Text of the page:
Argentine Nicolas Entel has been named the series’ showrunner, and given his success with “Pecados De Mi Padre” (“Sins of My Father”), “Narcos vs Zombies” is slated to be very well-received. “Pecados De Mi Padre” is a documentary about Colombian drug kingpin Pablo Escobar, as told through the lens of his only son, and the sons of Escobar’s most famous fatal victims. Acclaimed director Rigoberto Castañeda (“Diablero”, “Hasta Que Te Concocí”)  will bring the series to life and Miguel Tejada Flores (“Screamers”, “Beyond Re-Animator”) will write the series.

So far, Latino reception has been mixed.

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What kind of Televisa is this? First the Derbez series and then this. They are on a very good road @PrimeVideoMX. NOOOOOOOOOOT!” tweeted Alejandro Gómez (@AliasChiri). “Just what we need, another series of narcos,” added Mario Franco (@lccmariofranco).

The first season is expected to be eight, high-production-value episodes, and is produced by Dynamo (“Narcos” and “El Chapo”) and Red Creek Productions (“Sins of My Father”). The series will premiere to more than 200 countries worldwide, and is expected to rivet Latin-American audiences.

For all of us at Dynamo it has been an incredible experience to produce this unique original series for Prime Video in Latin America,” Andrés Calderón, CEO of Dynamo said in a press release. “The level of complexity in the production of this series added with the blending of genres will bring audiences a story which they have never before seen.”

READ: ‘Narcos: Mexico’ Is Back For A Second Season: Here’s Everything We Know So Far

We Know It’s Hard To Keep Up, So We Rounded Up The Best Celebrity Beef Of The Year For You

Entertainment

We Know It’s Hard To Keep Up, So We Rounded Up The Best Celebrity Beef Of The Year For You

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If there is something we can always count on from show biz, it’s stars fighting other stars. As 2019 comes to an end, we’re looking back at the year in celebrity beef. It can be hard to keep track of celebrities who hate each other and why, but this list of 2019 celeb feuds will keep you informed on the latest celebrity rivalries and disputes.

Kevin Fret’s Mom vs. Ozuna

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After the Puerto Rican Trap artist Kevin Fret died, his mom accused Ozuna of being involved in the artist’s homicide. Ozuna filed a complaint with the FBI alleging that late queer trapero Kevin Fret was blackmailing the Aura singer over the video. Ozuna confirmed his appearance in the video through a statement released by his manager Vincente Saavedra, and said that he was underage in the video and that it was “an error from the past.”Ozuna was interrogated by the authorities, but according to the police, he was not implicated in any criminal activities.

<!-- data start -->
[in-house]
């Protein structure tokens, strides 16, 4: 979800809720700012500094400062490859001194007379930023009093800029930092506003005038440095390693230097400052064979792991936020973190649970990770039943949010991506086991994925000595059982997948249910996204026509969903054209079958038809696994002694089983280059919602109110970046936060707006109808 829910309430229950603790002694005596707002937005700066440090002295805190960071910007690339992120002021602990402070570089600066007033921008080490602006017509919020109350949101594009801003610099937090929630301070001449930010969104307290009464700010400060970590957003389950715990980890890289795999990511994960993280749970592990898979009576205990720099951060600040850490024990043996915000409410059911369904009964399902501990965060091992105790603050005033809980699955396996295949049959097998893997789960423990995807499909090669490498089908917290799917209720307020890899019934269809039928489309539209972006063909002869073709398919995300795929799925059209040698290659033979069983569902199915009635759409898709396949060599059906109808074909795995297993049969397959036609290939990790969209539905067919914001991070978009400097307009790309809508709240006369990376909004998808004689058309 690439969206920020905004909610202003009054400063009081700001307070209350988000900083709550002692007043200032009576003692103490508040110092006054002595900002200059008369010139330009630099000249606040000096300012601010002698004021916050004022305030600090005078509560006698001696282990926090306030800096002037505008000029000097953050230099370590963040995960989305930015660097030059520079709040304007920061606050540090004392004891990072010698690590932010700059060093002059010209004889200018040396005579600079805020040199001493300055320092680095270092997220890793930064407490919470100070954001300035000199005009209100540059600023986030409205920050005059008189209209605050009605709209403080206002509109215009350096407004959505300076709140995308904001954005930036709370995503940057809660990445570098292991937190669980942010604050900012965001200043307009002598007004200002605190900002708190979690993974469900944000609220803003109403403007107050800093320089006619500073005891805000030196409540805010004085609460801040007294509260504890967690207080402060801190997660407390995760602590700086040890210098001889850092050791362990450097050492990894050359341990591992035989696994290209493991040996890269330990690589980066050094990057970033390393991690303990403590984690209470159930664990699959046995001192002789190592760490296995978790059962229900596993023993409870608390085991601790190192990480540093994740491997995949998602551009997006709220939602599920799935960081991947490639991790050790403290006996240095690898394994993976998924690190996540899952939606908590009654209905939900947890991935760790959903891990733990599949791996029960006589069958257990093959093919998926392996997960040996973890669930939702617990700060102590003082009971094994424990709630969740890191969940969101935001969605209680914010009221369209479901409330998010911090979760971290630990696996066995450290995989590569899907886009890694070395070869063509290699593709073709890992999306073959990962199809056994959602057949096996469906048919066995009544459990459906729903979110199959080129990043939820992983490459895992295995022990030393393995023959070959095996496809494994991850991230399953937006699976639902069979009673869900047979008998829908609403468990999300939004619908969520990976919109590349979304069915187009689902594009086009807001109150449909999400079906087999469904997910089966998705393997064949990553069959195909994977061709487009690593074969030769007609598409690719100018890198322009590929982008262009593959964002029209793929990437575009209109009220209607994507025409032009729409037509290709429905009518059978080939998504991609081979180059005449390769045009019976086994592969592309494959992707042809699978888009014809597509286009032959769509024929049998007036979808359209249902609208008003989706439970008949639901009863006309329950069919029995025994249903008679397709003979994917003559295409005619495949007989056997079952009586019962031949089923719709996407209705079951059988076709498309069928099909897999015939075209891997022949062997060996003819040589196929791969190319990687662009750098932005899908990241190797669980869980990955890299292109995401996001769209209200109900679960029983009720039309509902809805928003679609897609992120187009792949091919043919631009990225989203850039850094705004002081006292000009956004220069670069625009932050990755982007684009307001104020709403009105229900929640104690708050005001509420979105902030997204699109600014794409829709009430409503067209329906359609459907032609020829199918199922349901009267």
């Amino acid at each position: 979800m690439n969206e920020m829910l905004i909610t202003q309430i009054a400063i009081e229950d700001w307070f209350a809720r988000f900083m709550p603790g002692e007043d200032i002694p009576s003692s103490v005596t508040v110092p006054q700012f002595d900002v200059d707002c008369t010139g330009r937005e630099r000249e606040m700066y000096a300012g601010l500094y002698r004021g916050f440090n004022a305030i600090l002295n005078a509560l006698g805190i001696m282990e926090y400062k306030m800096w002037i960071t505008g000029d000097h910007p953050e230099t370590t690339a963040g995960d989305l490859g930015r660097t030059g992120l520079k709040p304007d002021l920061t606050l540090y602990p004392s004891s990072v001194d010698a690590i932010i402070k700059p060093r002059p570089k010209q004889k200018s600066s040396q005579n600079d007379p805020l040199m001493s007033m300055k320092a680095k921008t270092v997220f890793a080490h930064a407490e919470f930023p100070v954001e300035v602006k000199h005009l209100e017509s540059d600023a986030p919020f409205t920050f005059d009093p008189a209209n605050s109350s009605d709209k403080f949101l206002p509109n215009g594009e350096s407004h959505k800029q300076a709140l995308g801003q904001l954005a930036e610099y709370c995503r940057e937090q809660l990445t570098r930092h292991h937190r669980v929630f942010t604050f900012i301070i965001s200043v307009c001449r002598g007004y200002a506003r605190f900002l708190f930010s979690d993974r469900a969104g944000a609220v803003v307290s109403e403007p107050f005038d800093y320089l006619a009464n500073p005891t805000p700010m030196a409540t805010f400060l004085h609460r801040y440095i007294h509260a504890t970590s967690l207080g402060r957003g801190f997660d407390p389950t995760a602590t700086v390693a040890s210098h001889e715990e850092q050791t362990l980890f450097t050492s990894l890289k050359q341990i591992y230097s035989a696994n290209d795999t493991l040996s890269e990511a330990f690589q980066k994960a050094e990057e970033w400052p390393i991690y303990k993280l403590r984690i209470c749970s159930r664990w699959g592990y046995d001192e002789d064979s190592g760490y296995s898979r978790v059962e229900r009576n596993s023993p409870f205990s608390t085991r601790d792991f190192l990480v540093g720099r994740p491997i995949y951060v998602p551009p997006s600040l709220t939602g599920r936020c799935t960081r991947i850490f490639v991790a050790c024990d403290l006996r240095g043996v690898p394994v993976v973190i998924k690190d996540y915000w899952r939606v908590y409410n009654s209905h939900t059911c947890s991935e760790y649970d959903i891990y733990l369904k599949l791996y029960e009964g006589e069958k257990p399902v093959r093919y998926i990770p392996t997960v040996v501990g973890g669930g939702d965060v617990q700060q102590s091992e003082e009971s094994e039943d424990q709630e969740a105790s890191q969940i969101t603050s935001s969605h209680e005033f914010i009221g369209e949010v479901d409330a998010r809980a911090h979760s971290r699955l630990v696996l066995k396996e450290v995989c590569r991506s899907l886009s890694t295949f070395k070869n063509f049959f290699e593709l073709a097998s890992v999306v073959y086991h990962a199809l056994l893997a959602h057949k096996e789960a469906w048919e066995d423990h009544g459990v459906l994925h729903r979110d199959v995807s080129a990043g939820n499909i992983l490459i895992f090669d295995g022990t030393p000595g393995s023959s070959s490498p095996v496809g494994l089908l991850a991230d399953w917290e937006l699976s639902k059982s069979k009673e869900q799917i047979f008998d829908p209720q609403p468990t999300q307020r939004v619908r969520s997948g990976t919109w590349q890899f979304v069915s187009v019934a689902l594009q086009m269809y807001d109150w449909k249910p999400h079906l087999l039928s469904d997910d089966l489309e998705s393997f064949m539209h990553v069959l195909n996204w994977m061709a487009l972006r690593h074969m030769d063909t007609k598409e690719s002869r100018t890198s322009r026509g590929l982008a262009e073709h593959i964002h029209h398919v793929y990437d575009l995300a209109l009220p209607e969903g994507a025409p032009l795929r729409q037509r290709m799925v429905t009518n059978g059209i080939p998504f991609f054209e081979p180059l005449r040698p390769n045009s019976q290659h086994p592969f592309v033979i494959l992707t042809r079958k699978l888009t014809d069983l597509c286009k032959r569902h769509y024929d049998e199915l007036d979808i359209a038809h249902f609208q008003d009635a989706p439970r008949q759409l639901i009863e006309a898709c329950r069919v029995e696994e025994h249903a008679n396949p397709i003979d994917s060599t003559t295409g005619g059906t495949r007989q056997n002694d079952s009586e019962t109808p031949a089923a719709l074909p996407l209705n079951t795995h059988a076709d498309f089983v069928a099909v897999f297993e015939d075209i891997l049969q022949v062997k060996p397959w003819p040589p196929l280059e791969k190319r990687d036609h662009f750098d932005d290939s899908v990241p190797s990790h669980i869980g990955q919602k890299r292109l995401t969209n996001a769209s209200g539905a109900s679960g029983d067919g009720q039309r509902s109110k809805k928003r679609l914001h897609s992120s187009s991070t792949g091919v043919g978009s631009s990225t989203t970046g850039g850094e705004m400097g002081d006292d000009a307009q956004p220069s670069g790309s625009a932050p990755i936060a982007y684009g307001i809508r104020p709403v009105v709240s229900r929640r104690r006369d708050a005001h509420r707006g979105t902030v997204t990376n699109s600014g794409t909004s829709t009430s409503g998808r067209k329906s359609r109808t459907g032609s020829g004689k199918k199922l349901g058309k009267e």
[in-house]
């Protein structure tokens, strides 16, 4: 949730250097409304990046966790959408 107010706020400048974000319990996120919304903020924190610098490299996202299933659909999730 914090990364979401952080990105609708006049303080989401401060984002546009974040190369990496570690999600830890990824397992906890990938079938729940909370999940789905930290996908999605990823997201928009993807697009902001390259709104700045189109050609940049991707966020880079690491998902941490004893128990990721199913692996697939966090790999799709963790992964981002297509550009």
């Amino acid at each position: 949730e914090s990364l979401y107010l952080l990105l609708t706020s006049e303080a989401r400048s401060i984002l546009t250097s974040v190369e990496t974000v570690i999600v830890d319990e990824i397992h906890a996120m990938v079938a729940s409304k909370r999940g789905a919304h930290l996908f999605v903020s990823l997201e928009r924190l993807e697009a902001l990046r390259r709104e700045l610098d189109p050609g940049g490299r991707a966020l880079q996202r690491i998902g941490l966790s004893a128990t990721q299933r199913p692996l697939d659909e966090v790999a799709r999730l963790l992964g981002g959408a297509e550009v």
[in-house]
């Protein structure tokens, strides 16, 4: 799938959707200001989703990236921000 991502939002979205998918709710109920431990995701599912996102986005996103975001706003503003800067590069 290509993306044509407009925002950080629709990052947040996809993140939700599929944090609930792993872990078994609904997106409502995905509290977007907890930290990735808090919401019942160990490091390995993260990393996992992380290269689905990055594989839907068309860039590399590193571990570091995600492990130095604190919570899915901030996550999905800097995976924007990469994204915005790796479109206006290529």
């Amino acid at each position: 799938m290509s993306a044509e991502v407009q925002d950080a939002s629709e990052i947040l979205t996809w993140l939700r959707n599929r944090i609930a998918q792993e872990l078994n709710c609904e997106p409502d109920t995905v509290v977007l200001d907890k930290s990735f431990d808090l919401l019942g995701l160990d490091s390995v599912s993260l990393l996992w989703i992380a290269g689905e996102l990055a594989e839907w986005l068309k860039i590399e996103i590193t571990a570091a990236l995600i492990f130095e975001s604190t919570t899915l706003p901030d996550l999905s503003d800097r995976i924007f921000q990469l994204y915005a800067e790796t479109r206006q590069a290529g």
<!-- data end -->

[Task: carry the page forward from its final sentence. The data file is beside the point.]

Maluma vs. J Balvin

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The two reggaeton giants have been surrounded by rivalry rumours for years, and they had further enforced them by never working or appearing together. This year, they fired shots at each other in their joint music video for the collab track ‘Qué pena’. In the slick new music video, Maluma and Balvin take turns imitating each others’ Instagram personas: Maluma shouts into his phone, “This is for the culture man! Para la cultura!” Meanwhile, Balvin smooches himself in the mirror and purrs, “Maluma, baby. Mamacita.” So I guess, the air is clear now. There’s no conflict between them anymore, all is good in the universe.

Anuel AA & Bad Bunny Vs. Maluma

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Anuel AA teased at a new song on his Instagram. He talked about the ice on his neck, his enemies and his squad, and went on to rap “Nunca flow Maluma, siempre real G.” Bad Bunny, on his part, is a fan of the line, and he took to twitter to share it.

Bryant Myers vs. Anuel AA

In an Insta Live in April, Bryant Myers challenged Anuel to a fight after the Real Hasta La Muerte brand porter insulted him in his single “Fulete.” “Pero, papi, tu no respetas a nadie, cabrón,” Myers responded.

Reggaetoneros vs. Grammy Latino

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Daddy Yankee, J Balvin, and a number of other famous Latin music artists announced their boycott of the 2019 Latin Grammy Awards due to whitewashing.The boycott was a response to the absence of Reggaeton musicians from the list of nominees for the show’s 10 primary award categories, despite the genre’s monumental rise to global popularity over the decade.